TRANTER REVOLVER BULLET MOLD FROM THE FIRST DAY’S BATTLEFIELD, EX- BOHON COLLECTION AND SHIELDS MUSEUM

$495.00 ON HOLD

Quantity Available: 1

Item Code: 490-2445

This British import bullet mold has a tight provenance through Tom Bohon to the Shields Museum, which opened here in Gettysburg in 1925 near the Reynolds equestrian statue on the first day’s field and remained open and in family hands until the Park Service purchased the property in 1985, at which point the contents of the museum were auctioned off. Tom acquired one of the few groups to come out of that museum before the auction. In 1974 Shields’ daughter, who had run the museum since 1950, offered him the chance to buy one display case full of artifacts entirely recovered on the first day’s battlefield. This was literally just to create more floor space and the deal was “all or nothing.” He had the good sense to take the deal and he kept the group intact. We were able to buy some of this great collection after his death in 2019.

This is a very good condition mold for the imported British Tranter revolver. The English Connection notes these revolvers were mostly handled by retailers in New Orleans such as Guion, and Hyde and Goodrich, and were likely cased with accessories when they arrived. These were very popular throughout the pre-war south, however: the same volume illustrates a beautiful example retailed by T.W. Radcliffe of Columbia, SC,  and indeterminate numbers were also run through the blockade during the war: prize-courts adjudicating captured blockade runner cargos list cased British revolvers and accessories. In any case, many made their way into the hands of Confederate officers. To name just two of the more famous cases: Dabney Maury owned an inscribed 3rd Model; Jeb Stuart was presented a 4th Pattern by Heros Von Borcke.

There were several patterns and calibers, with their appropriate molds. The shape of the sprue cutter on this one is reminiscent of an Adams mold shown in the English Connection and it does not have a Tranter’s patent stamp, but the conoidal bullet it casts would lack the Adams “tail” and it matches the flat based bullet with deep cannelure of the Tranter. (See EC p.288-9.) This mold is marked “80” on the sprue cutter, indicating it will cast bullets for an 80-bore pistol, about .38 caliber. (Several 80-bore Tranters are illustrated in The English Connection.) The sprue cutter shows a little crustiness to the surface, but has a generally good surface and the bore designation is sharp. The brass body rates very good as well. There are a few small dings on the top edges of the arms, mostly near the pivot, but the brass has a nice mellow tone and both the arms and the sprue cutter move freely. It was likely an early pick-up and, not fitting most civilian arms, was not used by the finder.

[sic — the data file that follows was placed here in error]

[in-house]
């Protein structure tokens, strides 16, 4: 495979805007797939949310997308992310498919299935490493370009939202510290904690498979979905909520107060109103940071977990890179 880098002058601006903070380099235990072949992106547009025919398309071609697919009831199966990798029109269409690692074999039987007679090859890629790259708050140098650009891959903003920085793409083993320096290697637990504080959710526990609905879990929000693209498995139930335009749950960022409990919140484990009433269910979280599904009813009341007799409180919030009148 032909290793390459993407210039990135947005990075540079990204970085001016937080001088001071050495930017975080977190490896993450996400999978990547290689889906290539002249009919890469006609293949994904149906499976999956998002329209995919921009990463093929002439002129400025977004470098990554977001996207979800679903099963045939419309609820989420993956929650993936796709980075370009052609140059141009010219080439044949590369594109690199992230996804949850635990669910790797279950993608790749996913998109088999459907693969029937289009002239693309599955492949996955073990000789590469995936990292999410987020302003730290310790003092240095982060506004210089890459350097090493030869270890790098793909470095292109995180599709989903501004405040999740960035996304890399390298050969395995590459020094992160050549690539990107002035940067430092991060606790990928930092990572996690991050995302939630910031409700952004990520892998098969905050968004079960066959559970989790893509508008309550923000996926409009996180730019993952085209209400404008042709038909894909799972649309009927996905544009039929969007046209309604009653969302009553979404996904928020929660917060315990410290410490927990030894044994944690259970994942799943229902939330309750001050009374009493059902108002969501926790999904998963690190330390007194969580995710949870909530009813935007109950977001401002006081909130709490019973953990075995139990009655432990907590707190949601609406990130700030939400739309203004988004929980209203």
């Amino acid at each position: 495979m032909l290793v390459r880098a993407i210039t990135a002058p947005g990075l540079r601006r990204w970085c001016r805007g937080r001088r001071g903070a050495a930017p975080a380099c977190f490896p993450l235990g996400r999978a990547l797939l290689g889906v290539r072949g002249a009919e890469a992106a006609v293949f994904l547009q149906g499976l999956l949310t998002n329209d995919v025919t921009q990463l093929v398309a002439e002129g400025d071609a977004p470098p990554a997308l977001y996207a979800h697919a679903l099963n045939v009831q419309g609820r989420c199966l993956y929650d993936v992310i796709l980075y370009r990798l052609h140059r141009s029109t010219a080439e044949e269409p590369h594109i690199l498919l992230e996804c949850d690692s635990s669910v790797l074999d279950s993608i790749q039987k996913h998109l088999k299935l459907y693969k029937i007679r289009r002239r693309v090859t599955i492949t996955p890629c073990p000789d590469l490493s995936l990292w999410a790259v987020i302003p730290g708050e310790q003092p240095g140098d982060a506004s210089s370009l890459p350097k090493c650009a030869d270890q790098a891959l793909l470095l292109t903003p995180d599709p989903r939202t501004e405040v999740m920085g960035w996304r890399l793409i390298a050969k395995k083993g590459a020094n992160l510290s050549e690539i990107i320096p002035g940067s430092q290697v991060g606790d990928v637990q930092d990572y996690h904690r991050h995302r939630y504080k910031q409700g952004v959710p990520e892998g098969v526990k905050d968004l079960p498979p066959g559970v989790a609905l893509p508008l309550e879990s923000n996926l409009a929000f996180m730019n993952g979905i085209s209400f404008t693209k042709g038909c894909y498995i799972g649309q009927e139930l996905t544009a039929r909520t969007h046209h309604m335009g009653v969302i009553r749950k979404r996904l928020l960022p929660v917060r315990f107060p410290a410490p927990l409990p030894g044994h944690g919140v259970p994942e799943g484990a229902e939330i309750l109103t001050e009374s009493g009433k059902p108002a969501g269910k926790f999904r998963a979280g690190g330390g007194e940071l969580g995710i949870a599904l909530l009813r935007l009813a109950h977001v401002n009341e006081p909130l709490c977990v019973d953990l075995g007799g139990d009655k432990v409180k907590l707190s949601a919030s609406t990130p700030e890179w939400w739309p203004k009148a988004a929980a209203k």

This is a scarce mold with a tight Confederate connection, lost during the first day’s fighting at Gettysburg as Confederates converged on Union forces from the west and north, eventually driving them back through the town. It would look great among other Gettysburg relics, or with other British import weapons (so long as the provenance is preserved,) but especially with pieces associated with Confederate officers on the field.  [sr]

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